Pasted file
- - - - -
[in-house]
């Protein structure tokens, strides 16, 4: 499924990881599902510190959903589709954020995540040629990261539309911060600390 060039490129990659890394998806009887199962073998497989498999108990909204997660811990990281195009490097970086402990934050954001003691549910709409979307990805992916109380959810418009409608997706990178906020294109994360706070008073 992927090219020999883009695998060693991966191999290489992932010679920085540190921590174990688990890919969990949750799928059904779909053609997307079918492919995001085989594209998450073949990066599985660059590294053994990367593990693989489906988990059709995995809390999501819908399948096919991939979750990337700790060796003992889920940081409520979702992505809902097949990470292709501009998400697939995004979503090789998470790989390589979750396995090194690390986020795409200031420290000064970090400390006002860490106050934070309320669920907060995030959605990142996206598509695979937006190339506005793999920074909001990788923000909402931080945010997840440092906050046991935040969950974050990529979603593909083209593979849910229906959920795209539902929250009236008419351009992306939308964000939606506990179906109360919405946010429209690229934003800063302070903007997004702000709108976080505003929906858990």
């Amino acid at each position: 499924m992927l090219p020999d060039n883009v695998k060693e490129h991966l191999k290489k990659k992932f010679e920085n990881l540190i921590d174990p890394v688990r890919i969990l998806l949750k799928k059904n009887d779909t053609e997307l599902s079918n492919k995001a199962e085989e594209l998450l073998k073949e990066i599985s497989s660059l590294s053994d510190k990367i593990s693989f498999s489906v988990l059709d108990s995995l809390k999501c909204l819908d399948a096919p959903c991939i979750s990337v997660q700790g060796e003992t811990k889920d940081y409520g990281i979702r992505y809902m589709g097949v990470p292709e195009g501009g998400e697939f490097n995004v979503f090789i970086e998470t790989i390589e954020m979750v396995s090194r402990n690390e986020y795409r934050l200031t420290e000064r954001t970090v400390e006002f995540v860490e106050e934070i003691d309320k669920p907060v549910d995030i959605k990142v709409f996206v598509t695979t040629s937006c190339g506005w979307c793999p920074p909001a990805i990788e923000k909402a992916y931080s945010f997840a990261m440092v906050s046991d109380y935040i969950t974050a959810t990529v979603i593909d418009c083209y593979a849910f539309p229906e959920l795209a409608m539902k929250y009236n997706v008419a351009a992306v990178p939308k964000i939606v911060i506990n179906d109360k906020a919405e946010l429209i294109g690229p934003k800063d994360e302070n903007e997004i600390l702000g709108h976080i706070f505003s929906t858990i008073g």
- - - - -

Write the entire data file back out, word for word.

[in-house]
């Protein structure tokens, strides 16, 4: 499924990881599902510190959903589709954020995540040629990261539309911060600390 060039490129990659890394998806009887199962073998497989498999108990909204997660811990990281195009490097970086402990934050954001003691549910709409979307990805992916109380959810418009409608997706990178906020294109994360706070008073 992927090219020999883009695998060693991966191999290489992932010679920085540190921590174990688990890919969990949750799928059904779909053609997307079918492919995001085989594209998450073949990066599985660059590294053994990367593990693989489906988990059709995995809390999501819908399948096919991939979750990337700790060796003992889920940081409520979702992505809902097949990470292709501009998400697939995004979503090789998470790989390589979750396995090194690390986020795409200031420290000064970090400390006002860490106050934070309320669920907060995030959605990142996206598509695979937006190339506005793999920074909001990788923000909402931080945010997840440092906050046991935040969950974050990529979603593909083209593979849910229906959920795209539902929250009236008419351009992306939308964000939606506990179906109360919405946010429209690229934003800063302070903007997004702000709108976080505003929906858990």
């Amino acid at each position: 499924m992927l090219p020999d060039n883009v695998k060693e490129h991966l191999k290489k990659k992932f010679e920085n990881l540190i921590d174990p890394v688990r890919i969990l998806l949750k799928k059904n009887d779909t053609e997307l599902s079918n492919k995001a199962e085989e594209l998450l073998k073949e990066i599985s497989s660059l590294s053994d510190k990367i593990s693989f498999s489906v988990l059709d108990s995995l809390k999501c909204l819908d399948a096919p959903c991939i979750s990337v997660q700790g060796e003992t811990k889920d940081y409520g990281i979702r992505y809902m589709g097949v990470p292709e195009g501009g998400e697939f490097n995004v979503f090789i970086e998470t790989i390589e954020m979750v396995s090194r402990n690390e986020y795409r934050l200031t420290e000064r954001t970090v400390e006002f995540v860490e106050e934070i003691d309320k669920p907060v549910d995030i959605k990142v709409f996206v598509t695979t040629s937006c190339g506005w979307c793999p920074p909001a990805i990788e923000k909402a992916y931080s945010f997840a990261m440092v906050s046991d109380y935040i969950t974050a959810t990529v979603i593909d418009c083209y593979a849910f539309p229906e959920l795209a409608m539902k929250y009236n997706v008419a351009a992306v990178p939308k964000i939606v911060i506990n179906d109360k906020a919405e946010l429209i294109g690229p934003k800063d994360e302070n903007e997004i600390l702000g709108h976080i706070f505003s929906t858990i008073g």